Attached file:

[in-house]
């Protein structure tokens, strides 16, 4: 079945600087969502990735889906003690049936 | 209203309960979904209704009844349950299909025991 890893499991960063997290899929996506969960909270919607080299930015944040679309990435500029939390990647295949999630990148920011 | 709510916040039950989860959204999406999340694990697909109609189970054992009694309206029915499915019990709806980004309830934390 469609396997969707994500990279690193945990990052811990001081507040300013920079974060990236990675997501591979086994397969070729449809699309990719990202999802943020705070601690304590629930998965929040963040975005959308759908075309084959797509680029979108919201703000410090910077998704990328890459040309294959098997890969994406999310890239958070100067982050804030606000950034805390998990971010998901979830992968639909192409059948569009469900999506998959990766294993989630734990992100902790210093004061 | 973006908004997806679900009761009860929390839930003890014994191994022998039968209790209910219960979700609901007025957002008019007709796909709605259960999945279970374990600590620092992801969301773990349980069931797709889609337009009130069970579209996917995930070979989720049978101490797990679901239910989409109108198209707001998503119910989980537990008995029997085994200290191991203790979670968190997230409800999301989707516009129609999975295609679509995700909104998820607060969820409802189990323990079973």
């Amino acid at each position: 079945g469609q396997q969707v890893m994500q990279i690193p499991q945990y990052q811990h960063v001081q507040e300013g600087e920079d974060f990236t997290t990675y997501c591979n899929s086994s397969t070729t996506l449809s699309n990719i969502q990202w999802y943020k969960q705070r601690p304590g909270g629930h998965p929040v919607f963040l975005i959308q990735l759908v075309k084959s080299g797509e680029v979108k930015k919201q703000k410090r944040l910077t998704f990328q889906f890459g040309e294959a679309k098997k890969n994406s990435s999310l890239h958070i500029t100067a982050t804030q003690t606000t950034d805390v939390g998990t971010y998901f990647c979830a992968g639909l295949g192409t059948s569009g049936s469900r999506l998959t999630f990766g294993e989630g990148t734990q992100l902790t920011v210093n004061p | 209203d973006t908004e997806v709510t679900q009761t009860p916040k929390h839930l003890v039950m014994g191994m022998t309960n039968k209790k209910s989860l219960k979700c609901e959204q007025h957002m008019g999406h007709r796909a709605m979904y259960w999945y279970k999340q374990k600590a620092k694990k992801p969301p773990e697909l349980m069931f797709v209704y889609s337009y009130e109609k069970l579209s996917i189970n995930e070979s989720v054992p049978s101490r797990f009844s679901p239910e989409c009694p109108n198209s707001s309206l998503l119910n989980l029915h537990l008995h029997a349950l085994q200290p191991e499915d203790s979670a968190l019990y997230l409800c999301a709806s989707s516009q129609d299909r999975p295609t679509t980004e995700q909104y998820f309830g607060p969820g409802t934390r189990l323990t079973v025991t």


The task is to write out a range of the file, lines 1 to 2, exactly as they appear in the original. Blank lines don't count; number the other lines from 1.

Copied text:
[in-house]
């Protein structure tokens, strides 16, 4: 079945600087969502990735889906003690049936 | 209203309960979904209704009844349950299909025991 890893499991960063997290899929996506969960909270919607080299930015944040679309990435500029939390990647295949999630990148920011 | 709510916040039950989860959204999406999340694990697909109609189970054992009694309206029915499915019990709806980004309830934390 469609396997969707994500990279690193945990990052811990001081507040300013920079974060990236990675997501591979086994397969070729449809699309990719990202999802943020705070601690304590629930998965929040963040975005959308759908075309084959797509680029979108919201703000410090910077998704990328890459040309294959098997890969994406999310890239958070100067982050804030606000950034805390998990971010998901979830992968639909192409059948569009469900999506998959990766294993989630734990992100902790210093004061 | 973006908004997806679900009761009860929390839930003890014994191994022998039968209790209910219960979700609901007025957002008019007709796909709605259960999945279970374990600590620092992801969301773990349980069931797709889609337009009130069970579209996917995930070979989720049978101490797990679901239910989409109108198209707001998503119910989980537990008995029997085994200290191991203790979670968190997230409800999301989707516009129609999975295609679509995700909104998820607060969820409802189990323990079973």